Friday, September 20, 2002

MIT Press, 2002.

Why do people destroy the environment that sustains them is a psychological question as well as a political one. This book probes the ways our feelings and past experiences can help or hinder our relationship with the natural world. Nicholsen does this through stories and meditations on the work of authors in many areas who have much to say on this subject.

She teaches environmental philosophy, and this book lays groundwork for a better and deeper understanding of human thought, feelings, culture and human relationships, based on our collective and personal relationships with nature. Most of us feel so distant from nature in everyday life that we no longer realize how deep our feelings are, and how important nature is to how we live in the world.

Just as importantly, understanding our relationship to nature can be a key to addressing many problems that seem to be impenetrable barriers to a better future. For example, empathy, altruism, even heroism as well as "why can't we all get along" make much more and much deeper sense when we reflect on our complex place within nature, and our relationship with the rest of life.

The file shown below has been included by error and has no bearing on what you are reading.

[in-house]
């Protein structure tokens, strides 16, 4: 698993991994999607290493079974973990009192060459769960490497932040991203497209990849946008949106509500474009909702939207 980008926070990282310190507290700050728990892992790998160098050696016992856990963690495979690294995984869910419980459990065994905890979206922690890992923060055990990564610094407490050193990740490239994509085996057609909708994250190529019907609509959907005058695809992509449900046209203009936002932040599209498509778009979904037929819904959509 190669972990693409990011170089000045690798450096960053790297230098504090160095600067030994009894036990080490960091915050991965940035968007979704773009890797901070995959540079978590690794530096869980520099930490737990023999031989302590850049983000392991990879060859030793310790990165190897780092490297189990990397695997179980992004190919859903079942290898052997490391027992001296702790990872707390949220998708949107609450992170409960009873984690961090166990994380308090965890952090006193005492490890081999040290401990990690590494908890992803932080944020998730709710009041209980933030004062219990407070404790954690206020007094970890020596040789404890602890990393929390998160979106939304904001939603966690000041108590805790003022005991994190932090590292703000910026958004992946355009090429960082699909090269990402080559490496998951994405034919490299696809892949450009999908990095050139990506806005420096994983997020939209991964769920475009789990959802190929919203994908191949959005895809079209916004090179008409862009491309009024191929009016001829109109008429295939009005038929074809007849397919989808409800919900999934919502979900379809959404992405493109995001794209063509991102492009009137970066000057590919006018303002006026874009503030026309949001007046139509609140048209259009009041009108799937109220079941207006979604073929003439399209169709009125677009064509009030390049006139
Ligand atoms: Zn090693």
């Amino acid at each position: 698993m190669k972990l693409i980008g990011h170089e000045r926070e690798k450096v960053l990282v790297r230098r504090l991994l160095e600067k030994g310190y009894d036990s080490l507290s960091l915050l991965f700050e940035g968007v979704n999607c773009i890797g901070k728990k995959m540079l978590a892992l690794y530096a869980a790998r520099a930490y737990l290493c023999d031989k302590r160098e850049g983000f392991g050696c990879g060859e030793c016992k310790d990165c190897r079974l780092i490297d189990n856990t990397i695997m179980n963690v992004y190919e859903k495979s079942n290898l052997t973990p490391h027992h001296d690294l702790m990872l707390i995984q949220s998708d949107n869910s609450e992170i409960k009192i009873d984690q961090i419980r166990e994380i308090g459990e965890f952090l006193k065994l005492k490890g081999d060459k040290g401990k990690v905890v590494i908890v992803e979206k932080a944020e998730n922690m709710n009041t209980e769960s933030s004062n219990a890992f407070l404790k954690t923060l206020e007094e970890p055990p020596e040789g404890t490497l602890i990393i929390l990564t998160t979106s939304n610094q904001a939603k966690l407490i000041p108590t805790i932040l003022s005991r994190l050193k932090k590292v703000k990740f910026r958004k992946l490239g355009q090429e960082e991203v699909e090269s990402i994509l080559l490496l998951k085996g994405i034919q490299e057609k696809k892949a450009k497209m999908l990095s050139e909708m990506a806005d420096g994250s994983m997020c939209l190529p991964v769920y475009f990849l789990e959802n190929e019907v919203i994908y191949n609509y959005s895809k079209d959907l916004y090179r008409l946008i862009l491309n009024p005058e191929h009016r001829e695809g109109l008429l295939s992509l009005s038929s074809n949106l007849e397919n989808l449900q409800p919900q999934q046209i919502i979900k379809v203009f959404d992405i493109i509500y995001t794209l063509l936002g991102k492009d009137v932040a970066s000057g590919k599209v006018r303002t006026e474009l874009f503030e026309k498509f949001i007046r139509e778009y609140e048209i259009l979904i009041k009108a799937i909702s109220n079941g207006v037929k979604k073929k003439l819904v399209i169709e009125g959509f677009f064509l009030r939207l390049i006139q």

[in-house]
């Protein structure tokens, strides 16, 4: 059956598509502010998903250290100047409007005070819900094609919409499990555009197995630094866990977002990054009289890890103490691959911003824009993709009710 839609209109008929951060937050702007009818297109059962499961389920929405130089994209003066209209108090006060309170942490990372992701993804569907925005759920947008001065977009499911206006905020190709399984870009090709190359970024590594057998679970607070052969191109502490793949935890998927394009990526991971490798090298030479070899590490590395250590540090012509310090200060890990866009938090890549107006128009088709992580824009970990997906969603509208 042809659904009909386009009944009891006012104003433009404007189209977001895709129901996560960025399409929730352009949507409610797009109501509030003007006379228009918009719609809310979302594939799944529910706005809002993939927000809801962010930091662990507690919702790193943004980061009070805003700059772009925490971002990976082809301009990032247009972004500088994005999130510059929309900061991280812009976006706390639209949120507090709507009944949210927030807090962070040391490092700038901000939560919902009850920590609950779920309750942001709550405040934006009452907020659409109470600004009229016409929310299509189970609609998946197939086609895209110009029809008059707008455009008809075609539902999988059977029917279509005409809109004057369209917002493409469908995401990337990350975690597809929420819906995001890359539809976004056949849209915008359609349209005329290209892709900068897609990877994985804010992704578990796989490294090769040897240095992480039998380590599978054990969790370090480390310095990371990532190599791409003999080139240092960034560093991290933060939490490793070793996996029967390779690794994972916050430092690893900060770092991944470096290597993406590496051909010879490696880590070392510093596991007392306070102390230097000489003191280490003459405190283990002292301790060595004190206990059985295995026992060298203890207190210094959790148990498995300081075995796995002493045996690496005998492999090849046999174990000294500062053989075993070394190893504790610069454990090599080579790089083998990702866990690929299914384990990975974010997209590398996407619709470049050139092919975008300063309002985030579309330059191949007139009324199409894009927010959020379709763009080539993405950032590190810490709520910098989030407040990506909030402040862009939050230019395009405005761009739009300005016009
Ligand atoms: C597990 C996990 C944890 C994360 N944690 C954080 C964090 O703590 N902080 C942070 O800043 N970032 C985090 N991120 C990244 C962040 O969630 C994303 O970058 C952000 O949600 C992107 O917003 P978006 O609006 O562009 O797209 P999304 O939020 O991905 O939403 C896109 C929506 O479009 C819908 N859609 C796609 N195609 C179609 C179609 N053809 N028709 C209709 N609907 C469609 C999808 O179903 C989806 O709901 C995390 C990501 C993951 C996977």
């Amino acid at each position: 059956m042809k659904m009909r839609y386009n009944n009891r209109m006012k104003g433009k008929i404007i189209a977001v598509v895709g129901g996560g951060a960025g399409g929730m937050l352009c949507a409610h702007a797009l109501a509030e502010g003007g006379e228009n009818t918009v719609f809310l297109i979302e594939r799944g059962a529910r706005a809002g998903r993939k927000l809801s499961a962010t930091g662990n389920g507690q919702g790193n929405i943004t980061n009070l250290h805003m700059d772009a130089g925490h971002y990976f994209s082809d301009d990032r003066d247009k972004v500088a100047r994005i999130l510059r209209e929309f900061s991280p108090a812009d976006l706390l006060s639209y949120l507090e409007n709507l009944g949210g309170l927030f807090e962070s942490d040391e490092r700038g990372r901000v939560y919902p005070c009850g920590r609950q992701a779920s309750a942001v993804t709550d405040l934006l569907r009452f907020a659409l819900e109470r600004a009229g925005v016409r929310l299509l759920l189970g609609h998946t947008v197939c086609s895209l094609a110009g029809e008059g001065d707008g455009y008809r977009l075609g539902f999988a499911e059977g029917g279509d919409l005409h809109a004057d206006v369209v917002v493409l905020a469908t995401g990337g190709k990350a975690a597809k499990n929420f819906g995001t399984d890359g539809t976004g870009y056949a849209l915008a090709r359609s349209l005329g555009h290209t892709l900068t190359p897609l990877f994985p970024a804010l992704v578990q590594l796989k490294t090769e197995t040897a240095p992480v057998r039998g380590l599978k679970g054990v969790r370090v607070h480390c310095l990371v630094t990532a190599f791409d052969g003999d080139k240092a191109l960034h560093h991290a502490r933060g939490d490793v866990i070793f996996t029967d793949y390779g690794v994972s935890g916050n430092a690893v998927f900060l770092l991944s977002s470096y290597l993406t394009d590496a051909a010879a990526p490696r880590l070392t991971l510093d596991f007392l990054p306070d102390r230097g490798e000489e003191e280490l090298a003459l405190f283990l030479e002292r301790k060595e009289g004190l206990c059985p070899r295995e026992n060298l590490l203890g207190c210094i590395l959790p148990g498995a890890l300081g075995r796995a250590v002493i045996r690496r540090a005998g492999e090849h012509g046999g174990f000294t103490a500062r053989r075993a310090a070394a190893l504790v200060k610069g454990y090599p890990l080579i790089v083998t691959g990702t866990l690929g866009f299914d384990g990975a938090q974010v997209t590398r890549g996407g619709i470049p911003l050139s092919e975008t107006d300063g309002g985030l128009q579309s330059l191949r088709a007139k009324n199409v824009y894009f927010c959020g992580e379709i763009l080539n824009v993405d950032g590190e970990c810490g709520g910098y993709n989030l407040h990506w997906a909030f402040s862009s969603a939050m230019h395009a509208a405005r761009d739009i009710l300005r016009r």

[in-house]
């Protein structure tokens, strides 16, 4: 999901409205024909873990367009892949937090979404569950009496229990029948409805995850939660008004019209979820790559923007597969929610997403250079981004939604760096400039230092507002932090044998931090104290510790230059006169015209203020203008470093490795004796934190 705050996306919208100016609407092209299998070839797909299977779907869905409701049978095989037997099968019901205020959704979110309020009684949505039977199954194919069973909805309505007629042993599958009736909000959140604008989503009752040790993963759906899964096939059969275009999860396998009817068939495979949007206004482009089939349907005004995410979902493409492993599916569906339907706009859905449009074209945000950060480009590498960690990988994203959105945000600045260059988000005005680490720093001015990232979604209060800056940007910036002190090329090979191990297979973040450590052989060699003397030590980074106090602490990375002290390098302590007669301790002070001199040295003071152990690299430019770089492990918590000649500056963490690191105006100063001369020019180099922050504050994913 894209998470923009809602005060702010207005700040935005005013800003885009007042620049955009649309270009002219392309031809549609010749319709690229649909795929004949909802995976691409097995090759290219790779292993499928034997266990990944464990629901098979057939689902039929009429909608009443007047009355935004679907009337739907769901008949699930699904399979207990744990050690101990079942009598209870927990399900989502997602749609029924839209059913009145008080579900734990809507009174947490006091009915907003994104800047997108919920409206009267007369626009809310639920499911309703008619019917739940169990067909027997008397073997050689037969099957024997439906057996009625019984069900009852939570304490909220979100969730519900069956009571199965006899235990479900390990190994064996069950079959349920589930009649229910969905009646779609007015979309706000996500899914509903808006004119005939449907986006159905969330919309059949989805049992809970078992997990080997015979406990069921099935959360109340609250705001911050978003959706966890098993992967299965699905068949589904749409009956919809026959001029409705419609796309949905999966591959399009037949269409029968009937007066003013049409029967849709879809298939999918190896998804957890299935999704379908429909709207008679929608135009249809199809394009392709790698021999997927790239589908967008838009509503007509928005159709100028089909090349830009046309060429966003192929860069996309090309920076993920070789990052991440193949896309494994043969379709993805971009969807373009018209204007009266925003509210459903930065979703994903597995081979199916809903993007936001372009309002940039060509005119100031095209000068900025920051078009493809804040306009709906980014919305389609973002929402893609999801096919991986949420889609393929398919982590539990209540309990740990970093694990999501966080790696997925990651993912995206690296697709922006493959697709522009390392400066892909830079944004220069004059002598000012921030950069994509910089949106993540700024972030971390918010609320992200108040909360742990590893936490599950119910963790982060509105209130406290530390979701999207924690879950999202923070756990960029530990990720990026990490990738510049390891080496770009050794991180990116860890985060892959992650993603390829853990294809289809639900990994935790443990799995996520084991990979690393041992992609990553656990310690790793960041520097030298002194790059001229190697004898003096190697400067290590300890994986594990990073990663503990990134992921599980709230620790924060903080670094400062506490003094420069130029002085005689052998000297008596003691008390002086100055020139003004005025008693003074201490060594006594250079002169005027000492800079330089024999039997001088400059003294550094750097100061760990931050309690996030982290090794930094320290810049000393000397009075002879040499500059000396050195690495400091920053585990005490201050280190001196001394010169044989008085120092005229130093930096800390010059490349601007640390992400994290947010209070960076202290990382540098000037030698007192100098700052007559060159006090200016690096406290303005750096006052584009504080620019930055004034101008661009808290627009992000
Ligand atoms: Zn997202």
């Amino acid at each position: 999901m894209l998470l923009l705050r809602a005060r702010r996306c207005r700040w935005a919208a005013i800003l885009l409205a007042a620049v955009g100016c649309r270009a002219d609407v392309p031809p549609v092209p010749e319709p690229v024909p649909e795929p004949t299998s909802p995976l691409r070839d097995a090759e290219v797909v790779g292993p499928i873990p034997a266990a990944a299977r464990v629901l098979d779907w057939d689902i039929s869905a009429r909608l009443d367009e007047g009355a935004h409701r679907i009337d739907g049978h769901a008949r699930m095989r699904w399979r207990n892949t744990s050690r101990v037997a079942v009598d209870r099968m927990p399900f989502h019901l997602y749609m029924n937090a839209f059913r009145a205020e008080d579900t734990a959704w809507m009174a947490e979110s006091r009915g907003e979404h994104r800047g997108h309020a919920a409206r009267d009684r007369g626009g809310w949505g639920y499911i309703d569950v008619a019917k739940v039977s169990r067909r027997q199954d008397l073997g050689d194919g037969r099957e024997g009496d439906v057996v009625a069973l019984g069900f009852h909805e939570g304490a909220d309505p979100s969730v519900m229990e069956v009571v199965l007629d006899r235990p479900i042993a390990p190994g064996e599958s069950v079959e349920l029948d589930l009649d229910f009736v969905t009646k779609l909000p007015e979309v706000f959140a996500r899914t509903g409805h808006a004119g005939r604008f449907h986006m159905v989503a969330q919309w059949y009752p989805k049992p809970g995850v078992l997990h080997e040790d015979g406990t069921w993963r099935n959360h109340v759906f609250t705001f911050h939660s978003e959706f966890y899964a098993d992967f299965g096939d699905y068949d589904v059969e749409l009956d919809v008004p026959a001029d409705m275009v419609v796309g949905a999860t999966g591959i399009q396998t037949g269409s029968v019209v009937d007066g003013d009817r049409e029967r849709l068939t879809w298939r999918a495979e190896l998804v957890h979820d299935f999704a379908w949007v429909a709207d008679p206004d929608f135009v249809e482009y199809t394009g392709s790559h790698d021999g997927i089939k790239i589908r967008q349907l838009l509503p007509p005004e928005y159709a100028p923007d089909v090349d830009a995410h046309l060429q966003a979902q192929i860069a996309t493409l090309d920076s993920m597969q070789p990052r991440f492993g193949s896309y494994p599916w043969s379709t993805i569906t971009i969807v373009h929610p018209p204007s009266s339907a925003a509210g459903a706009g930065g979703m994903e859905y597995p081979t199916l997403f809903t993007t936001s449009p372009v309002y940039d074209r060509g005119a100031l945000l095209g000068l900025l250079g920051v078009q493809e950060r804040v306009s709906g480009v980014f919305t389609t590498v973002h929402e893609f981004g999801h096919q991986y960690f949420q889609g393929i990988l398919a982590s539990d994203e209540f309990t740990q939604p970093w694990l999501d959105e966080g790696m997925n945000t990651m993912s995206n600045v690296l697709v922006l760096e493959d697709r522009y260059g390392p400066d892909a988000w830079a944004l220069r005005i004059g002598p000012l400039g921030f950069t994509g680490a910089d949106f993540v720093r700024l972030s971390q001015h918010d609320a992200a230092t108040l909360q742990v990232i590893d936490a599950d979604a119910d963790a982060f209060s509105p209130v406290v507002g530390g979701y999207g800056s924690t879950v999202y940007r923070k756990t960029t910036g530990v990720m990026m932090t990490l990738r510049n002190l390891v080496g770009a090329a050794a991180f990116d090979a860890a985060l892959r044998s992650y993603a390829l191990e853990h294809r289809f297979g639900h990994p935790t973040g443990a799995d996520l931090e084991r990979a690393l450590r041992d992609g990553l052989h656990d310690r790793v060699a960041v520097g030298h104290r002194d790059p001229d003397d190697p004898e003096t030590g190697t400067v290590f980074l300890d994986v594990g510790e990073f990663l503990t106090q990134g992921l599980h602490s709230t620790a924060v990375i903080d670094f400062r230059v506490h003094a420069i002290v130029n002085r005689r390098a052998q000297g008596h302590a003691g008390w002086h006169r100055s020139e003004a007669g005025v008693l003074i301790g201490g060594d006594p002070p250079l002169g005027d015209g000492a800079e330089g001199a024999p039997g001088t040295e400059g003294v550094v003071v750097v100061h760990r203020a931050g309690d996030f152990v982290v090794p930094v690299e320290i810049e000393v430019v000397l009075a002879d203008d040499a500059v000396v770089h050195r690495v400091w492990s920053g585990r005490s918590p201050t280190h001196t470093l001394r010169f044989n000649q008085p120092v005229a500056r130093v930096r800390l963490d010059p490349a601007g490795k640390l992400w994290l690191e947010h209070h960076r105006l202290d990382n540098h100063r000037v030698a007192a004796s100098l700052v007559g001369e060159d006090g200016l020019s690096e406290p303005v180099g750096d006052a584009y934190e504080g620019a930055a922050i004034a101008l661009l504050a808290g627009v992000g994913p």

Many readers will find themselves reflecting on their own feelings and experiences with the natural world-and we all have them, wherever we are. Nature writers usually inspire us to experience our positive feelings about nature and to add to them, which this book also does. But as Jung wrote, "One does not become enlightened by imagining figures of light but by making the darkness conscious."

It is now very important to dig into our unconscious fears and unconscious barriers to allowing the truth of our place in the natural world to determine our behavior. This book also gently explores some of that darkness.

Last but not least, the writers that Nicholsen quotes on nearly every page-including Paul Shepard, Jack Turner, Gary Snyder, James Hillman-are writers from different "fields" who have read and admired each other's work. Now their insights are combined, and the reader who doesn't know them has the bonus experience of being introduced to a host of powerful writers and original minds.
By bringing together so many other voices, including the perceptions that modern artists like Cezanne and Klee share with indigenous peoples, she brings to light many hidden relationships to nature we all have in common.

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